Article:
Yet again: California utility may have caused the Bobcat fire

Longtime followers know that I have a thing for tracking California utilities’ (and regulators’) failures to maintain their electricity transmission infrastructure at even a basic level. Despite all the crowing about climate change, California utilities using equipment is that is long, long past its useful life is one of the leading causes of wildfires. The largest fires in the state’s history can all be traced directly back to sparks and fires in the state’s infrastructure. When you combine this fact with poor land management on a grand scale, you can see why California residents have a persistent vulnerability.

A lot of this problem is due to the fact that the state has invested so heavily in new and fashionable alternative energy projects to the peril of maintaining existing infrastructure (because climate change!). Both PG&E and Southern California Edison have deteriorating infrastructure. This has become such a major issue over the years (cumulatively) that it seems impossible to fix without ruining the state’s tax base. When you consider that the state is already experiencing significant population loss, this is a very big deal.

I have documented these problems at length (and quantitatively) here:

PG&E equipment has likely caused at least three fires despite leaving millions without power

State investigation finds decades-long neglect of PG&E lines

Where were regulators when PG&E caused over 400 fires? The same place they were when a PG&E pipeline exploded.

Why doesn’t California just bury its power lines? The ugly math.

Meet the hedge funds trying to profit from California’s electricity crisis

Could wildfires set off another housing crisis in California? Some thoughts on the insurance market.

California decides to blow up its market for homeowner’s insurance

Well, it appears that we can add the Bobcat Fire, which has decimated about 1/6th of Angeles National Forest and threatened Los Angeles suburbs, to the list:

In what has become a familiar story to Southern Californians, U.S. Forest Service officials are investigating an equipment issue experienced by power provider Southern California Edison as the possible ignition point of the Bobcat Fire. The blaze is the third-largest ever recorded in Los Angeles County.

While the the cause has not been determined, the incident in question happened around the time the fire broke out.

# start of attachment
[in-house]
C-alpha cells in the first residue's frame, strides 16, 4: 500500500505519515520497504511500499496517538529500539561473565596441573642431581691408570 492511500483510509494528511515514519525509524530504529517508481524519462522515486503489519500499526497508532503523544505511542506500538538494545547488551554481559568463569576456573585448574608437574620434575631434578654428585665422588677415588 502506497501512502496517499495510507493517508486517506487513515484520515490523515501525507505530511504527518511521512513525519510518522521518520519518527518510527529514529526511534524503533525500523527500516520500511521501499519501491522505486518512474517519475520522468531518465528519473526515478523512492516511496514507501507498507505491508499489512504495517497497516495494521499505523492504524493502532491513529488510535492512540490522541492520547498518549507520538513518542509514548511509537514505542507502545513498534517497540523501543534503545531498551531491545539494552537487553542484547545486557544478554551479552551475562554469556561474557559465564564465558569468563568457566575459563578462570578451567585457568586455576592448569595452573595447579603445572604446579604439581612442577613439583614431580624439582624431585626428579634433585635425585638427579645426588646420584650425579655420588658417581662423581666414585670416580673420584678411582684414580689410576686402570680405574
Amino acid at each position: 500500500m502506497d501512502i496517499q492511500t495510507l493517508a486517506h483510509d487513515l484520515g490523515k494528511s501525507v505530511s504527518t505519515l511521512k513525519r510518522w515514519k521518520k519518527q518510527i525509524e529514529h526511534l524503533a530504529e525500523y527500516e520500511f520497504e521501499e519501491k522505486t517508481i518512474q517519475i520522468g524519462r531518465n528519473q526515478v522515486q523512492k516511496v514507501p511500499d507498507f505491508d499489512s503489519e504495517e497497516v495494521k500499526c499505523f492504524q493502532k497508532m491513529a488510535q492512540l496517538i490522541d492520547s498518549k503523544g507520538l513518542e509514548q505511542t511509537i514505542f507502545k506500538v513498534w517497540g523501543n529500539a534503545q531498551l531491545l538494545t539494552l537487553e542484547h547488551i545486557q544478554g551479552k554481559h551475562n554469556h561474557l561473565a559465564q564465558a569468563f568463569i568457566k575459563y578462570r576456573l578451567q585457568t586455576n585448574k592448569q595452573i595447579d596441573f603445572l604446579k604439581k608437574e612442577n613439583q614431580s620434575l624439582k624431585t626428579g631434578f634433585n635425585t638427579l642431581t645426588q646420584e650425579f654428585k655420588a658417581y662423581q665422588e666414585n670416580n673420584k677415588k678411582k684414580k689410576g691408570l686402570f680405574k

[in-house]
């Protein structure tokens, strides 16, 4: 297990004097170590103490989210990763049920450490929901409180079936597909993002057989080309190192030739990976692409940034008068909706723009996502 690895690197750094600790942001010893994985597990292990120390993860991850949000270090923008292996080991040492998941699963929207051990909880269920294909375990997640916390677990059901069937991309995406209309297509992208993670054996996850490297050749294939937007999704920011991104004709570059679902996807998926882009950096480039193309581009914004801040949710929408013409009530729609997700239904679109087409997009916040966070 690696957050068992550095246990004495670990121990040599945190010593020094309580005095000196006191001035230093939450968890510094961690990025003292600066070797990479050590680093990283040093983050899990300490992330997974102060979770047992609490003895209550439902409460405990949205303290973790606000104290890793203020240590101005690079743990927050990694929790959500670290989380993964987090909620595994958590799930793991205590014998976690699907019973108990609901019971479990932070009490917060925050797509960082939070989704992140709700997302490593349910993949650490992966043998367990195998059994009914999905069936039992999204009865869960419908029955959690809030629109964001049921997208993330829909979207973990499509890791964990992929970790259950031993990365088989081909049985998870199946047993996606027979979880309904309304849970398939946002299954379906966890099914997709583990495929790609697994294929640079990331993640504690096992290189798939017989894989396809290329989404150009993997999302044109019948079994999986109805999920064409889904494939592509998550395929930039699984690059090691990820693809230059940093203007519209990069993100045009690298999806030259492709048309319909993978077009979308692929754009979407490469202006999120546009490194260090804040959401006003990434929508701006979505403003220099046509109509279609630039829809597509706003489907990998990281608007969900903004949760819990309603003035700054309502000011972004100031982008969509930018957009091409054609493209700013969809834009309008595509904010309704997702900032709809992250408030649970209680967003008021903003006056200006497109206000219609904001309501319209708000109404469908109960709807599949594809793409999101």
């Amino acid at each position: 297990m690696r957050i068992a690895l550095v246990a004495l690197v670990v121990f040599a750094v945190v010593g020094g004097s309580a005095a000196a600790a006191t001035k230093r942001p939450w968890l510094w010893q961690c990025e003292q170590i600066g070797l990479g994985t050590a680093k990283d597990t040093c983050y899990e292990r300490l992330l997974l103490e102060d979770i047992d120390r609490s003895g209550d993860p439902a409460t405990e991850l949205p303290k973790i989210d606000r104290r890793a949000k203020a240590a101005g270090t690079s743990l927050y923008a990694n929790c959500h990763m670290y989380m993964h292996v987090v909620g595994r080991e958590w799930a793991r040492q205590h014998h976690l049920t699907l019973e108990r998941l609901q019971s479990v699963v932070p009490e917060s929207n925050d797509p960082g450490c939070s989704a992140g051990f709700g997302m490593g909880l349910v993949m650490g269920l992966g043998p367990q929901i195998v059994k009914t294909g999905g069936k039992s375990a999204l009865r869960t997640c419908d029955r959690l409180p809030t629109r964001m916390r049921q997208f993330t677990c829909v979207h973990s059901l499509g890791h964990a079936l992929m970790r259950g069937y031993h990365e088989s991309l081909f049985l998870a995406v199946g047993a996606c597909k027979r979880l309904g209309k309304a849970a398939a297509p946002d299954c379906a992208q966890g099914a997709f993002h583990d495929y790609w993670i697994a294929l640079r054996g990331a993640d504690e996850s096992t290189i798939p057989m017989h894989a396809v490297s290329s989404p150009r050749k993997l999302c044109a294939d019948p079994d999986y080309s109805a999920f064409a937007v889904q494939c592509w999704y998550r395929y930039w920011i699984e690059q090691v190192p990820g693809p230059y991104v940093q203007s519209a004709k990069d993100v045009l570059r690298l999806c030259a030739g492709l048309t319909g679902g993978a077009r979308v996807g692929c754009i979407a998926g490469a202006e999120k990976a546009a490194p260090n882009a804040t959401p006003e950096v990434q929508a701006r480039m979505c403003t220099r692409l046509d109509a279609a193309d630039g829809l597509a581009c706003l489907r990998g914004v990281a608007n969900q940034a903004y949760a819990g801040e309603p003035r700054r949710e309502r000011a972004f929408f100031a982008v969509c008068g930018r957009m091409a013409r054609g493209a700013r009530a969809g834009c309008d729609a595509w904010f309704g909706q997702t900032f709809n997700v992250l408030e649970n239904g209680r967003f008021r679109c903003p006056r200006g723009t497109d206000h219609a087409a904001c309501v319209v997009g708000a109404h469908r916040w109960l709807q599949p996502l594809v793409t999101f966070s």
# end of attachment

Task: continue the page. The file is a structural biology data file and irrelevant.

It’s not the first time the utility’s equipment has been suspected of causing a massive wildfire.

In the past four years two other fires, among the biggest ever recorded in Southern California, have been associated with SCE equipment failure. One was the deadly Thomas Fire in Ventura County that scorched 281,000 acres in 2017.

The other was the Woolsey Fire, of which the utility’s CEO Pedro Pizzaro said, “Absent additional evidence, SCE believes it is likely that its equipment was associated with the ignition of the Woolsey Fire.” The Woolsey Fire scorched 96,000 acres, claimed three lives and destroyed more than 1,000 structures as it swept from Chatsworth through Malibu.

The Bobcat Fire erupted on Sept. 6 near the Cogswell Dam and West Fork Day Use area northeast of Mount Wilson and within the Angeles National Forest.

SCE claimed in documents filed with the California Public Utilities Commission last week that “the Jarvis 12 kV circuit out of Dalton Substation experienced a relay operation at 12:16 p.m. on September 6,” but maintains that smoke had already been detected by a camera on Mount Wilson at 12:10 p.m. that day.

“While USFS has not alleged that SCE facilities were involved in the ignition of the Bobcat Fire, SCE submits this report in an abundance of caution given USFS’s interest in retaining SCE facilities in connection with its investigation,” the utility said.

The utility agreed to remove a specific section of SCE overhead conductor in the vicinity of Cogswell Dam, as requested.

The Bobcat Fire increased in size slightly overnight — from 113,733 acres to 113,986 acres — and the containment expanded from 39% to 50%, forest officials said on Thursday. Full containment is not expected until Oct. 30.

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